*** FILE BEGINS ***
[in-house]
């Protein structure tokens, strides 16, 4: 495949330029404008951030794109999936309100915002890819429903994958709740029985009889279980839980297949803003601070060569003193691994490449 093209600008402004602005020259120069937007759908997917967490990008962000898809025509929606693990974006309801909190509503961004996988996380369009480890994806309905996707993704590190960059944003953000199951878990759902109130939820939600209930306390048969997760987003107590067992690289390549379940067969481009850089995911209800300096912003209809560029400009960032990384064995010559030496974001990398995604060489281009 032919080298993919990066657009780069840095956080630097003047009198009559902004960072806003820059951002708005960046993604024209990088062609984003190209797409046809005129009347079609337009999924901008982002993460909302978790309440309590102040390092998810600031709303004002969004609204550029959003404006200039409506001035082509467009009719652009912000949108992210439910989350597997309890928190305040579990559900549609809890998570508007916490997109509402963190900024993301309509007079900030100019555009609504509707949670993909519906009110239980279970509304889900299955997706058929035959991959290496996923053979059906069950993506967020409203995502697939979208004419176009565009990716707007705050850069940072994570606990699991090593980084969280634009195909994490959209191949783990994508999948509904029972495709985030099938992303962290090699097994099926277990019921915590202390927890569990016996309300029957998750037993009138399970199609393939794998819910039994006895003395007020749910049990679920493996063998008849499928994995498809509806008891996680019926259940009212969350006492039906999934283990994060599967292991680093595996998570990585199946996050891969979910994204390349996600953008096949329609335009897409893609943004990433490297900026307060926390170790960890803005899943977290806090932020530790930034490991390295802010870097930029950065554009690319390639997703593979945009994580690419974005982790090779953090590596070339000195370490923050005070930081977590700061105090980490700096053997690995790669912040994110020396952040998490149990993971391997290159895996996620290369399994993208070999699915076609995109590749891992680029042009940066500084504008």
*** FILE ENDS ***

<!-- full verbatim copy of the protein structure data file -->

[in-house]
């Protein structure tokens, strides 16, 4: 495949330029404008951030794109999936309100915002890819429903994958709740029985009889279980839980297949803003601070060569003193691994490449 093209600008402004602005020259120069937007759908997917967490990008962000898809025509929606693990974006309801909190509503961004996988996380369009480890994806309905996707993704590190960059944003953000199951878990759902109130939820939600209930306390048969997760987003107590067992690289390549379940067969481009850089995911209800300096912003209809560029400009960032990384064995010559030496974001990398995604060489281009 032919080298993919990066657009780069840095956080630097003047009198009559902004960072806003820059951002708005960046993604024209990088062609984003190209797409046809005129009347079609337009999924901008982002993460909302978790309440309590102040390092998810600031709303004002969004609204550029959003404006200039409506001035082509467009009719652009912000949108992210439910989350597997309890928190305040579990559900549609809890998570508007916490997109509402963190900024993301309509007079900030100019555009609504509707949670993909519906009110239980279970509304889900299955997706058929035959991959290496996923053979059906069950993506967020409203995502697939979208004419176009565009990716707007705050850069940072994570606990699991090593980084969280634009195909994490959209191949783990994508999948509904029972495709985030099938992303962290090699097994099926277990019921915590202390927890569990016996309300029957998750037993009138399970199609393939794998819910039994006895003395007020749910049990679920493996063998008849499928994995498809509806008891996680019926259940009212969350006492039906999934283990994060599967292991680093595996998570990585199946996050891969979910994204390349996600953008096949329609335009897409893609943004990433490297900026307060926390170790960890803005899943977290806090932020530790930034490991390295802010870097930029950065554009690319390639997703593979945009994580690419974005982790090779953090590596070339000195370490923050005070930081977590700061105090980490700096053997690995790669912040994110020396952040998490149990993971391997290159895996996620290369399994993208070999699915076609995109590749891992680029042009940066500084504008």